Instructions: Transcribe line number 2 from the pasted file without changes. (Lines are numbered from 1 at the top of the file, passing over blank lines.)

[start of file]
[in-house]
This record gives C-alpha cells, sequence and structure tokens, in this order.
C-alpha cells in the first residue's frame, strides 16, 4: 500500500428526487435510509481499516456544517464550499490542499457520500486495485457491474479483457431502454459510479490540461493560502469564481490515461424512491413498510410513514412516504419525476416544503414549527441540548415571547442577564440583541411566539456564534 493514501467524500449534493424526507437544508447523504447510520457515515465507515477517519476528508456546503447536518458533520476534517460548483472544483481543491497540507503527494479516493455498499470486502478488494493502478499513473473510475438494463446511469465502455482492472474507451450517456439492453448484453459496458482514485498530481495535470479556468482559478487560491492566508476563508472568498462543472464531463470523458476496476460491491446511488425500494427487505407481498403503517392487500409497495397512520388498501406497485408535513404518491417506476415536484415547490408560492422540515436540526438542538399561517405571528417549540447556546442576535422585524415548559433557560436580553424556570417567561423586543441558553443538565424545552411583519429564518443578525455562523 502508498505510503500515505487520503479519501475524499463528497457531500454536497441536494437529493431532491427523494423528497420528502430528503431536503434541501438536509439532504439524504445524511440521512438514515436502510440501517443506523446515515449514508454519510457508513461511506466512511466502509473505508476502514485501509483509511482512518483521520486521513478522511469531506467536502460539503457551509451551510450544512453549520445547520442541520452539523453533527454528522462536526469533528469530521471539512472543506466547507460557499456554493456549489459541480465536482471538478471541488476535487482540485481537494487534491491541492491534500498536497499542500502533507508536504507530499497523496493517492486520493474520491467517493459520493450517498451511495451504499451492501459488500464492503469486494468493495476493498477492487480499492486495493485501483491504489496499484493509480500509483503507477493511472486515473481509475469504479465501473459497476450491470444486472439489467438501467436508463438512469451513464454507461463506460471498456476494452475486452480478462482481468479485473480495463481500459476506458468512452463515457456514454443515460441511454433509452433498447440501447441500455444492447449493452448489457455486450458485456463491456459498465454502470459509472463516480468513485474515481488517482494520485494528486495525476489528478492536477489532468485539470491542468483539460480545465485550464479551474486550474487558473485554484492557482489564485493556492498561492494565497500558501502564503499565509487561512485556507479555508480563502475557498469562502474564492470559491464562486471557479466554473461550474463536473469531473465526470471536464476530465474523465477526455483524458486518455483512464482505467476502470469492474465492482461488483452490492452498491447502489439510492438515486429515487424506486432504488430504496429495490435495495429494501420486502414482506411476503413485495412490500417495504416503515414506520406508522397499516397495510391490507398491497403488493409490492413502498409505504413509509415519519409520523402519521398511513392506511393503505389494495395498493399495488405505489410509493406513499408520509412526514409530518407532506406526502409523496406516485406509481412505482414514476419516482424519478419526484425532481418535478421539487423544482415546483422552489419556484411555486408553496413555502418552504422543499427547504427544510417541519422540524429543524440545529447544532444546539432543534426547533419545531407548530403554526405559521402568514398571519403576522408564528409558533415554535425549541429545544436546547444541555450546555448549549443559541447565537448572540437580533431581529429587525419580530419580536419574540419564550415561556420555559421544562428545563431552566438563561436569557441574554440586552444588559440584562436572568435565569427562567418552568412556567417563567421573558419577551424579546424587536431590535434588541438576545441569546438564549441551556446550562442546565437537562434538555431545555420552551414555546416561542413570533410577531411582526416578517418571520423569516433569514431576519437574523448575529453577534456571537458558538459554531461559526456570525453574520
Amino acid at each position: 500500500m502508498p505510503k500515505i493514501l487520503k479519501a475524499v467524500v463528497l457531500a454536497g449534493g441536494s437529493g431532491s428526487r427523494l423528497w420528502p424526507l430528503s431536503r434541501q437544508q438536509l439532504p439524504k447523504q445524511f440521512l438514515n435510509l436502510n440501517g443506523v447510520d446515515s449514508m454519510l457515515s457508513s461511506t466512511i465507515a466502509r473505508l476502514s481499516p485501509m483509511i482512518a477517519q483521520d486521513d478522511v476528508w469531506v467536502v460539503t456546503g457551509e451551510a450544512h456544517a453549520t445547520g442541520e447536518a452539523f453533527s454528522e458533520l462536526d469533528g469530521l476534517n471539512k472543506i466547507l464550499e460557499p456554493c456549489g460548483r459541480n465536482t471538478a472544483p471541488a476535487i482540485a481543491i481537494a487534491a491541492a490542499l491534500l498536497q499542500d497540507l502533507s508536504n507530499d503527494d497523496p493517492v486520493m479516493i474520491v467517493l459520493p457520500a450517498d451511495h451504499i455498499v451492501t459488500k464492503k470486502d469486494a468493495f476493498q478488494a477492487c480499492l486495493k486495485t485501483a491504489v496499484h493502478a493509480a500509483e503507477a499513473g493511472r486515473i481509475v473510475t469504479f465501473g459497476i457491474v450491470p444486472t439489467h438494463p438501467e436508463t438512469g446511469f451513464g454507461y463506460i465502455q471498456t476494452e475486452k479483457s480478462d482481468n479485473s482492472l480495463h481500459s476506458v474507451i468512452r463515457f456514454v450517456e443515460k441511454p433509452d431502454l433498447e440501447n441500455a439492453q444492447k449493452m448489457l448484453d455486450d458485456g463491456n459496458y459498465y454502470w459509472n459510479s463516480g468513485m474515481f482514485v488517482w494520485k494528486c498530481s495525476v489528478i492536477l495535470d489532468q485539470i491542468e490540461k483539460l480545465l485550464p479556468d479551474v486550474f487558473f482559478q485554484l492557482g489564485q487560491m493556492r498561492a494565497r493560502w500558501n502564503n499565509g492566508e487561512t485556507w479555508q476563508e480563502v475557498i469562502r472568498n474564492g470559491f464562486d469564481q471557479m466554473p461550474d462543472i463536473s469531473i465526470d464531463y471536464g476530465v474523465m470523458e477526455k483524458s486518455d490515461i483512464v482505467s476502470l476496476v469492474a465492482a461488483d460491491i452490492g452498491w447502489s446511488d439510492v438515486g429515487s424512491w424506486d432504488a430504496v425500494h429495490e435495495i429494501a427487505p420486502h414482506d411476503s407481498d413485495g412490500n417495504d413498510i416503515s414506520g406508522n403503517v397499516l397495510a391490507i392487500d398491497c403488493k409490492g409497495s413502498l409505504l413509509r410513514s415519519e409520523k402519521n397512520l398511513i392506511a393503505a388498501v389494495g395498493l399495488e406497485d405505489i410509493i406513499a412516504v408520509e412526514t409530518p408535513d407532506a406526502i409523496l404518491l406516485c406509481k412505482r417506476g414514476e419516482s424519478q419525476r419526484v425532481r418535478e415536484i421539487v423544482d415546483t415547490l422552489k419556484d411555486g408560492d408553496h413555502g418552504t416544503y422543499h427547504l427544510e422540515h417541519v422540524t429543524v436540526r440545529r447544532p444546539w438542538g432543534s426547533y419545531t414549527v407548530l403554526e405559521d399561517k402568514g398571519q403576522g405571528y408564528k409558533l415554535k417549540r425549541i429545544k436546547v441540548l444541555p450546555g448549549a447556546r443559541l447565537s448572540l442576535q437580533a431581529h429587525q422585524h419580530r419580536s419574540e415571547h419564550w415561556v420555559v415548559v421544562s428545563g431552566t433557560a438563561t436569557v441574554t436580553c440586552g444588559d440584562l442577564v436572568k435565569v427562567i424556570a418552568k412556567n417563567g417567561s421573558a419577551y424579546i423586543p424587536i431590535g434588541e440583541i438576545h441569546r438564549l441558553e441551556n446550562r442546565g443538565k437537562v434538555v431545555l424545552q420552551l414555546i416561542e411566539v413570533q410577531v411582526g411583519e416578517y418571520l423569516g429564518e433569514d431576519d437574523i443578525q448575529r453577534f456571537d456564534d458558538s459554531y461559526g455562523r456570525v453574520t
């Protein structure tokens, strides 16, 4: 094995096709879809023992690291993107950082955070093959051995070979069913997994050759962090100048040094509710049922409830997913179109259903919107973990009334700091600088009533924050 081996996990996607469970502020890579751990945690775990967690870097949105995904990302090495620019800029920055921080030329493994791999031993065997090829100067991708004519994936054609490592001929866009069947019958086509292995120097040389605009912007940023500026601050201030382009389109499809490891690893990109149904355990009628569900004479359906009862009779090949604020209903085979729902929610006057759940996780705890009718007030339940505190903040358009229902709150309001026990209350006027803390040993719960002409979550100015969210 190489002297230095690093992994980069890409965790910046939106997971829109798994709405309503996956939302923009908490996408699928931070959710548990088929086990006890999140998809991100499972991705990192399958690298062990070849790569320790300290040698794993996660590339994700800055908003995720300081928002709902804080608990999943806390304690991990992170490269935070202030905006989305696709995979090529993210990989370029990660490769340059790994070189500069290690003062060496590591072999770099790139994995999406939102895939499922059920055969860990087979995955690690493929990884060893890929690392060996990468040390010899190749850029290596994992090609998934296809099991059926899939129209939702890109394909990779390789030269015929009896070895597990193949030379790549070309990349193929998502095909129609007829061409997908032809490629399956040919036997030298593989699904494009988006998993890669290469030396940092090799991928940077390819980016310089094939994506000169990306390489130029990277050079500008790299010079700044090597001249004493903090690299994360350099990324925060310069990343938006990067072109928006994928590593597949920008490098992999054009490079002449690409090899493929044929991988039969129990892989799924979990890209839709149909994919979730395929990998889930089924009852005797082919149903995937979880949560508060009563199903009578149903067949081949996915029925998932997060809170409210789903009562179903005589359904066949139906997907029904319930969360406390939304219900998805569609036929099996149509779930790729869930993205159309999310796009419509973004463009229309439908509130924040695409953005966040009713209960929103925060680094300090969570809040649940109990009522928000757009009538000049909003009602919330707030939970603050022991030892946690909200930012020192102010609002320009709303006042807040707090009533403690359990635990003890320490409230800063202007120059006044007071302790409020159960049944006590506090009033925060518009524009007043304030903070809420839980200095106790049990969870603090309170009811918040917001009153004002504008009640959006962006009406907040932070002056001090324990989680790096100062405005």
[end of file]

This record gives C-alpha cells, sequence and structure tokens, in this order.